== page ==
Does it have artistic/intellectual value? 

Rating: Yes and no

What’s right about Multiverse primarily centers on the Wanda side of the story. The movie deftly continues the beauty and metaphor of WandaVision exploring the stages of grief but does not show its hand or rub it in the viewer’s face. Further, Elizabeth Olsen as Wanda/Scarlet Witch is on her best game. Her transformation from early Avengers is one of the more interesting character arcs in the franchise along with Black Widow. 

Additionally, the film brings in some very pleasant surprises made possible by the multiverse and portrays magic with a lot of beauty and consistency. Not quite the masterpiece of the Harry Potter franchise artistic depiction of magic but very close in its own way. It also explores a darker, more human understanding of magic and the nature of witchcraft, death and evil. It’s an interesting and well done change from the more scientific/extraterrestrial approach taken in the other areas of the MCU. 

However, there are some pretty brutal logical fallacies in the film that are hard to ignore. I’ve explained many times before: every film has a construct of logic. So if a film is a world where there are superpowers and magic, there has to be some structure to that world. A set of rules on what can and can’t happen. Even if what can and can’t happen is seemingly endless. So if it is established that a character is capable of something – they can’t later be incapable of that same thing with no explanation. For example, if a character can fly it would be illogical for that character to fall off a building and die (this isn’t a spoiler nothing like that happens in the movie). This kind of thing happens many times in the film and it’s very distracting and annoying. One major problem of creating basically “all powerful” beings is that later when you want to injure them or make a good fight, the fact of their being “all powerful” can get in the way.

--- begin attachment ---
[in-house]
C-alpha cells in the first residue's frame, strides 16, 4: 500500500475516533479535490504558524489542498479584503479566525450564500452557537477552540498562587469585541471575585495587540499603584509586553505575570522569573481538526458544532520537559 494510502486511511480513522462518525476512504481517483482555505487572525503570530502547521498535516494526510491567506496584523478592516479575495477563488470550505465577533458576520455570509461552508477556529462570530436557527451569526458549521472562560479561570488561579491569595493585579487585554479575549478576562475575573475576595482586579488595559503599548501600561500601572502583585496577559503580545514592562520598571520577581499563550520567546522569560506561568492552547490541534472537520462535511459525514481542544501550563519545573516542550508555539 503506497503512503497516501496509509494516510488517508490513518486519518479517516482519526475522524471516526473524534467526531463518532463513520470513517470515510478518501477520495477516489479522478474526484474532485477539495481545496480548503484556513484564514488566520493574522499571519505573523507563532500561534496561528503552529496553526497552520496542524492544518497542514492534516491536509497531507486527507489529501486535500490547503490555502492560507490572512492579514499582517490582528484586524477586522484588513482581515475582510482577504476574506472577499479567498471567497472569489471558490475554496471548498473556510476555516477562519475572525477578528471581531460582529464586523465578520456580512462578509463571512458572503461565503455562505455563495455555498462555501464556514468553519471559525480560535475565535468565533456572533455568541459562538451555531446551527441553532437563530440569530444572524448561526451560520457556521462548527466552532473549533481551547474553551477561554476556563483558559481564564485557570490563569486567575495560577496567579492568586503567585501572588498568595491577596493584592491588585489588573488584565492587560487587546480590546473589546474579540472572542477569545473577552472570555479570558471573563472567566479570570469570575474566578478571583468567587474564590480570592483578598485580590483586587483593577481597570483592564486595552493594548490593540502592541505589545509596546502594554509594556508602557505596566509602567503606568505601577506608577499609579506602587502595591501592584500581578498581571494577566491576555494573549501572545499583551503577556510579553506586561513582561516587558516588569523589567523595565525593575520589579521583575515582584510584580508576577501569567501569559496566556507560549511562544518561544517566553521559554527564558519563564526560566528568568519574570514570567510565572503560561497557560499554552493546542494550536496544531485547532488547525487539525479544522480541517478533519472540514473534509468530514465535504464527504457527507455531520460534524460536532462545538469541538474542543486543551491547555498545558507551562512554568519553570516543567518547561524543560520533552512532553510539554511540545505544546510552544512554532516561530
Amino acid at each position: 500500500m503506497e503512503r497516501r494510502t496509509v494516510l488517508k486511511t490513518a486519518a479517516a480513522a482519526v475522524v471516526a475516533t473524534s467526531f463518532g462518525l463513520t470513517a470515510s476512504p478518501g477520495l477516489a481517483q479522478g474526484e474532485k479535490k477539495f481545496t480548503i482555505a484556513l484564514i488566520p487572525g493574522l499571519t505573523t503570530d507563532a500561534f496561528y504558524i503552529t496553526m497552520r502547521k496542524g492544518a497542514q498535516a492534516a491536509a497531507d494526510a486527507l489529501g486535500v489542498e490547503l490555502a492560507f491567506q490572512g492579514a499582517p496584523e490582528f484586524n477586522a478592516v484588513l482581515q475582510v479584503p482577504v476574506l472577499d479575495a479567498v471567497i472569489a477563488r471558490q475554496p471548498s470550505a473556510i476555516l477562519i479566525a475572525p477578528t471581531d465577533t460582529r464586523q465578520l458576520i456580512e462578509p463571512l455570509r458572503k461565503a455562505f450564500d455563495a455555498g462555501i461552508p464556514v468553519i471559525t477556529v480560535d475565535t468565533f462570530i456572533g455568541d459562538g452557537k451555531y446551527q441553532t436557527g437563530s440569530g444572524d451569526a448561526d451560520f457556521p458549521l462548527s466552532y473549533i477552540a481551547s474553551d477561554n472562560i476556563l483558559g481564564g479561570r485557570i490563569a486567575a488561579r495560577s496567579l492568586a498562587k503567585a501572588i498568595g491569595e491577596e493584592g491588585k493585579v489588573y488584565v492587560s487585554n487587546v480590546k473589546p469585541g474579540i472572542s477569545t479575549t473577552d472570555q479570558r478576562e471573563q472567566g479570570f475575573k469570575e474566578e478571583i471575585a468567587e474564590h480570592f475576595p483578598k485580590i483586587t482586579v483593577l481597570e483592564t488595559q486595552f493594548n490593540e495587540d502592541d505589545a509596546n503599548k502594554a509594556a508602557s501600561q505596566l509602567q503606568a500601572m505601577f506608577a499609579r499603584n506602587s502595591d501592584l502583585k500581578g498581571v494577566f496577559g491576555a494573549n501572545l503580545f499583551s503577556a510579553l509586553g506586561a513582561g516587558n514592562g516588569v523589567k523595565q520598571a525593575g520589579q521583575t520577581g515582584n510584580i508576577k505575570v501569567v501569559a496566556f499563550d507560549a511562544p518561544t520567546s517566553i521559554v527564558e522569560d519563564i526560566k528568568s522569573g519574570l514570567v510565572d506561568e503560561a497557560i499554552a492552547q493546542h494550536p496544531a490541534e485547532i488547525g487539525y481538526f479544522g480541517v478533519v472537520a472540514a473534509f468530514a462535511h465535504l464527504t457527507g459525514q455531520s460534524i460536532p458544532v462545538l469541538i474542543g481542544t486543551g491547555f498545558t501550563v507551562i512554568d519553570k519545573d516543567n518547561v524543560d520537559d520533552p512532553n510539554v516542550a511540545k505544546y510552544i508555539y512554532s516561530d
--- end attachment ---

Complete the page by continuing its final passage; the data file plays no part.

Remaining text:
Additionally some of the cinematography choices were very strange and jarring with the overall style and format of the film. For example there was random use of slow motion that seemed to come and go as it pleased. And some of the angles were truly just odd and seemed from a bygone era of thrillers more than from a modern superhero blockbuster. 

Is it liberal propaganda? 

Rating: A bit to the right

The Marvel franchise has a pretty heavy focus on American values so it tends to lean a bit right. In this film, not only was it quite American (there is a new character named America even) but it was a bit Christian. There were themes relating to the evil of becoming your own God (essentially) and the temptation of all-power being the ultimate corrupter of humanity. This is the foundation of Christian faith (original sin in-fact) and it’s even a bit on the nose with references to Hell and demons etc. There is also a clear theme of redemption, choice, and forgiveness all of which are pillars of Christianity and conservatism in many ways. 

Conclusion

In short, Dr. Strange in the Multiverse of Madness has its problems but its ability to explore concepts like grief, powerlessness, and contentment without playing an overly heavy hand all while weaving in fun and big superhero fight sequences is admirable and even graceful.